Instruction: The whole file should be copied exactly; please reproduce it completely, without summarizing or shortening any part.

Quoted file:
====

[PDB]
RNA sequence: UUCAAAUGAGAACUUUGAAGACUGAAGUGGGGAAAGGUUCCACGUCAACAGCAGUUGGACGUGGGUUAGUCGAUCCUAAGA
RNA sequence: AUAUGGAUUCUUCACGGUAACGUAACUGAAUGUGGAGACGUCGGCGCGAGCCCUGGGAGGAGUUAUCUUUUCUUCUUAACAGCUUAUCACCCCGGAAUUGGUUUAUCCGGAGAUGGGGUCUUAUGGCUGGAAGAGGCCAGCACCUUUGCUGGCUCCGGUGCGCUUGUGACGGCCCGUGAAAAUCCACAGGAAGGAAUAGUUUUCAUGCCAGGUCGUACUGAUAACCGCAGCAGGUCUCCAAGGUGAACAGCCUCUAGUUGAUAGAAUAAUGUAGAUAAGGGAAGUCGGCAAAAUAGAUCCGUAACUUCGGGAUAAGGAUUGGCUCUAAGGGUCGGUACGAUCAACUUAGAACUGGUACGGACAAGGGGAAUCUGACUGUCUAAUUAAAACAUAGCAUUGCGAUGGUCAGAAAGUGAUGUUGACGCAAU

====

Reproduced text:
[PDB]
RNA sequence: UUCAAAUGAGAACUUUGAAGACUGAAGUGGGGAAAGGUUCCACGUCAACAGCAGUUGGACGUGGGUUAGUCGAUCCUAAGA
RNA sequence: AUAUGGAUUCUUCACGGUAACGUAACUGAAUGUGGAGACGUCGGCGCGAGCCCUGGGAGGAGUUAUCUUUUCUUCUUAACAGCUUAUCACCCCGGAAUUGGUUUAUCCGGAGAUGGGGUCUUAUGGCUGGAAGAGGCCAGCACCUUUGCUGGCUCCGGUGCGCUUGUGACGGCCCGUGAAAAUCCACAGGAAGGAAUAGUUUUCAUGCCAGGUCGUACUGAUAACCGCAGCAGGUCUCCAAGGUGAACAGCCUCUAGUUGAUAGAAUAAUGUAGAUAAGGGAAGUCGGCAAAAUAGAUCCGUAACUUCGGGAUAAGGAUUGGCUCUAAGGGUCGGUACGAUCAACUUAGAACUGGUACGGACAAGGGGAAUCUGACUGUCUAAUUAAAACAUAGCAUUGCGAUGGUCAGAAAGUGAUGUUGACGCAAU